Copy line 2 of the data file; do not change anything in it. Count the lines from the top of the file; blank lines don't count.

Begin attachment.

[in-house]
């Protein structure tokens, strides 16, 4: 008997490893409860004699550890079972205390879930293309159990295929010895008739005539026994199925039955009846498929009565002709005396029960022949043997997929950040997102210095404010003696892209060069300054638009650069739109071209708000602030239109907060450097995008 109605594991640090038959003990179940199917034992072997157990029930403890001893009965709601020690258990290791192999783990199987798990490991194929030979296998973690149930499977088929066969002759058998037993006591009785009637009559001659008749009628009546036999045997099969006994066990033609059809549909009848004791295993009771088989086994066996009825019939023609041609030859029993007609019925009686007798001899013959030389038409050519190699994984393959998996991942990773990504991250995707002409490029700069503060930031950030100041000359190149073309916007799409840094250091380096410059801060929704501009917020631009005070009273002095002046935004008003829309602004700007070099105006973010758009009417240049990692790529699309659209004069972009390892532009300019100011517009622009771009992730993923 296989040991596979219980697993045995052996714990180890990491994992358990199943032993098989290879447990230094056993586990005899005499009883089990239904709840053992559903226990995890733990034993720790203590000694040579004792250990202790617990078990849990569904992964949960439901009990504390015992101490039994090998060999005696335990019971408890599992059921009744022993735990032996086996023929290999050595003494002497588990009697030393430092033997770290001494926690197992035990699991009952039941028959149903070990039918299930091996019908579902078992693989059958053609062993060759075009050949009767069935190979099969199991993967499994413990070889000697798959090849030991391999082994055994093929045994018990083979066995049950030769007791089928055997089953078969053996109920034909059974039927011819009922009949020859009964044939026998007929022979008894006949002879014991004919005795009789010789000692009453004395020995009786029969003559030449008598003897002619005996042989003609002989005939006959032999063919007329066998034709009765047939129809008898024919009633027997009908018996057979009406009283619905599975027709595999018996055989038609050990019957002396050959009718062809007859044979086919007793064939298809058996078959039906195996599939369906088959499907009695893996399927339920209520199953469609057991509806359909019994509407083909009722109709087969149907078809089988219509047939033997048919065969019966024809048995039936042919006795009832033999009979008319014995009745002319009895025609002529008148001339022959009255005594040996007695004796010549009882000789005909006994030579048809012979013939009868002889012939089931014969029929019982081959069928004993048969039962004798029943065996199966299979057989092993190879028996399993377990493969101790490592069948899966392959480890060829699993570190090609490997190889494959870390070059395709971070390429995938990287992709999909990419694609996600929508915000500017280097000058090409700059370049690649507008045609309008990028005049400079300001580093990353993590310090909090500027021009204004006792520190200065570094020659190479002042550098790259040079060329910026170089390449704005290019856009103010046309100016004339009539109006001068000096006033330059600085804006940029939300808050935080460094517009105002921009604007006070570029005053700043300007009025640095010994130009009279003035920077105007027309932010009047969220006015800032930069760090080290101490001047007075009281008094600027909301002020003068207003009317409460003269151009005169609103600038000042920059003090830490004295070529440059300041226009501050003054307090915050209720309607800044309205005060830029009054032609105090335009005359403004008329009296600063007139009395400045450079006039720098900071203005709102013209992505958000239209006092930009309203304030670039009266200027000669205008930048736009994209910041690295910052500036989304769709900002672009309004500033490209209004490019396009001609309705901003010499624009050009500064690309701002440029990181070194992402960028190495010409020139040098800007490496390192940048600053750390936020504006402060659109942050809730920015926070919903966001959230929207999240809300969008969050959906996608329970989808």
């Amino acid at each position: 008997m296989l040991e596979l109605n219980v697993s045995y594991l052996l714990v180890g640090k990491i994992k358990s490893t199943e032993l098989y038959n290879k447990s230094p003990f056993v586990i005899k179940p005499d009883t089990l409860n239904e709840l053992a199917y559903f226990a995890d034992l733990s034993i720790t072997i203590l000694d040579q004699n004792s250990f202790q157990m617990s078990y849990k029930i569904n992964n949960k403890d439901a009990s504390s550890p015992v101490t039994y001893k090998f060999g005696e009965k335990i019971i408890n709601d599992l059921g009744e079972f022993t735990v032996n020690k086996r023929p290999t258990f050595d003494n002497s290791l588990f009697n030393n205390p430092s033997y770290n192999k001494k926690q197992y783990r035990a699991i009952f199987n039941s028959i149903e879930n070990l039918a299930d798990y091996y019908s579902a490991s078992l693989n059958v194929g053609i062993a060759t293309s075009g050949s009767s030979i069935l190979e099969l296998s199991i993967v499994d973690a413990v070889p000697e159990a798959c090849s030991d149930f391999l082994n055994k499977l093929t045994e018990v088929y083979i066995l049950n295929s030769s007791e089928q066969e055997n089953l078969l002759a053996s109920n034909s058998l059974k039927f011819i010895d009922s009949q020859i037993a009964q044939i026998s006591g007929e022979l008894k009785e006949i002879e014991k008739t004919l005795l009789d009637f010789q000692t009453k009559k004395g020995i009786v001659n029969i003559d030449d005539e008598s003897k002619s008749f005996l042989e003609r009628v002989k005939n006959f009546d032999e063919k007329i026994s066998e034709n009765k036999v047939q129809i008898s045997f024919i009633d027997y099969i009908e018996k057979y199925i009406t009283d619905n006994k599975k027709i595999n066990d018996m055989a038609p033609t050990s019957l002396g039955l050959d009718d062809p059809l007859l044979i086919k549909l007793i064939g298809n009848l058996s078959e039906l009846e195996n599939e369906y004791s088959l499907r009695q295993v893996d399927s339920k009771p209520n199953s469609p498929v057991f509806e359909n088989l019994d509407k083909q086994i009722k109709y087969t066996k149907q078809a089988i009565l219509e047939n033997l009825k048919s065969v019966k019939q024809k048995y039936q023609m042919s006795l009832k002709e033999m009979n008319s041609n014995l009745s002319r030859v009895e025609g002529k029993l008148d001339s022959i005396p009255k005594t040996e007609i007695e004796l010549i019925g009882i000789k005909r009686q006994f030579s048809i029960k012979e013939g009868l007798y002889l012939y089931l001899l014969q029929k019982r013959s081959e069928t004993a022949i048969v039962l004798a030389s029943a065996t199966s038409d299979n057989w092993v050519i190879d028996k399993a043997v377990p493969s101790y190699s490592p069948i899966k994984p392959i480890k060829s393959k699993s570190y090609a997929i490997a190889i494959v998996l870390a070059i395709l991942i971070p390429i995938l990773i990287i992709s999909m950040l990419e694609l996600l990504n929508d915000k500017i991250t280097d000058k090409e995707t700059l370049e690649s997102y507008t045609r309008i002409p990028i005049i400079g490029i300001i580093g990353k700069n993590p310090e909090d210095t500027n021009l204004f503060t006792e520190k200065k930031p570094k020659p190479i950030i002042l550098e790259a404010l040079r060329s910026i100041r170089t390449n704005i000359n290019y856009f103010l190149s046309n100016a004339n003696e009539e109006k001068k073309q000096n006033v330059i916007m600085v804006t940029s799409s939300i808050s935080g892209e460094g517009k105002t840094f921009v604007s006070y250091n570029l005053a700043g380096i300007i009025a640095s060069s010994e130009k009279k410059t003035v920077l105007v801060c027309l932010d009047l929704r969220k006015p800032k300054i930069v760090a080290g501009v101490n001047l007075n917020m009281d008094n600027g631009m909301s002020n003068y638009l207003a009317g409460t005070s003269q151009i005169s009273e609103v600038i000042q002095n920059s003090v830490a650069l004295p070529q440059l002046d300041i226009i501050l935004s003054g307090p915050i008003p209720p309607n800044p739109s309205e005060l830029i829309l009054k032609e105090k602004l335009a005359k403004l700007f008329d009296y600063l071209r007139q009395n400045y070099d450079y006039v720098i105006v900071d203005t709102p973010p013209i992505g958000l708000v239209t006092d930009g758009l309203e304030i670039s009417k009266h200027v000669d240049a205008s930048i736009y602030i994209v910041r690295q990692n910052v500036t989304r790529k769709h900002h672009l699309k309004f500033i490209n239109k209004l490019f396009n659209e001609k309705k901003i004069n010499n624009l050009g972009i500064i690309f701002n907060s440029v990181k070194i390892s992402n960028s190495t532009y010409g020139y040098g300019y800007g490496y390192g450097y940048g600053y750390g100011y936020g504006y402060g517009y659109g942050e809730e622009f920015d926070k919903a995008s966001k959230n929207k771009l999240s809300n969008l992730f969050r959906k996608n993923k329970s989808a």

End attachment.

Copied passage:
């Protein structure tokens, strides 16, 4: 008997490893409860004699550890079972205390879930293309159990295929010895008739005539026994199925039955009846498929009565002709005396029960022949043997997929950040997102210095404010003696892209060069300054638009650069739109071209708000602030239109907060450097995008 109605594991640090038959003990179940199917034992072997157990029930403890001893009965709601020690258990290791192999783990199987798990490991194929030979296998973690149930499977088929066969002759058998037993006591009785009637009559001659008749009628009546036999045997099969006994066990033609059809549909009848004791295993009771088989086994066996009825019939023609041609030859029993007609019925009686007798001899013959030389038409050519190699994984393959998996991942990773990504991250995707002409490029700069503060930031950030100041000359190149073309916007799409840094250091380096410059801060929704501009917020631009005070009273002095002046935004008003829309602004700007070099105006973010758009009417240049990692790529699309659209004069972009390892532009300019100011517009622009771009992730993923 296989040991596979219980697993045995052996714990180890990491994992358990199943032993098989290879447990230094056993586990005899005499009883089990239904709840053992559903226990995890733990034993720790203590000694040579004792250990202790617990078990849990569904992964949960439901009990504390015992101490039994090998060999005696335990019971408890599992059921009744022993735990032996086996023929290999050595003494002497588990009697030393430092033997770290001494926690197992035990699991009952039941028959149903070990039918299930091996019908579902078992693989059958053609062993060759075009050949009767069935190979099969199991993967499994413990070889000697798959090849030991391999082994055994093929045994018990083979066995049950030769007791089928055997089953078969053996109920034909059974039927011819009922009949020859009964044939026998007929022979008894006949002879014991004919005795009789010789000692009453004395020995009786029969003559030449008598003897002619005996042989003609002989005939006959032999063919007329066998034709009765047939129809008898024919009633027997009908018996057979009406009283619905599975027709595999018996055989038609050990019957002396050959009718062809007859044979086919007793064939298809058996078959039906195996599939369906088959499907009695893996399927339920209520199953469609057991509806359909019994509407083909009722109709087969149907078809089988219509047939033997048919065969019966024809048995039936042919006795009832033999009979008319014995009745002319009895025609002529008148001339022959009255005594040996007695004796010549009882000789005909006994030579048809012979013939009868002889012939089931014969029929019982081959069928004993048969039962004798029943065996199966299979057989092993190879028996399993377990493969101790490592069948899966392959480890060829699993570190090609490997190889494959870390070059395709971070390429995938990287992709999909990419694609996600929508915000500017280097000058090409700059370049690649507008045609309008990028005049400079300001580093990353993590310090909090500027021009204004006792520190200065570094020659190479002042550098790259040079060329910026170089390449704005290019856009103010046309100016004339009539109006001068000096006033330059600085804006940029939300808050935080460094517009105002921009604007006070570029005053700043300007009025640095010994130009009279003035920077105007027309932010009047969220006015800032930069760090080290101490001047007075009281008094600027909301002020003068207003009317409460003269151009005169609103600038000042920059003090830490004295070529440059300041226009501050003054307090915050209720309607800044309205005060830029009054032609105090335009005359403004008329009296600063007139009395400045450079006039720098900071203005709102013209992505958000239209006092930009309203304030670039009266200027000669205008930048736009994209910041690295910052500036989304769709900002672009309004500033490209209004490019396009001609309705901003010499624009050009500064690309701002440029990181070194992402960028190495010409020139040098800007490496390192940048600053750390936020504006402060659109942050809730920015926070919903966001959230929207999240809300969008969050959906996608329970989808």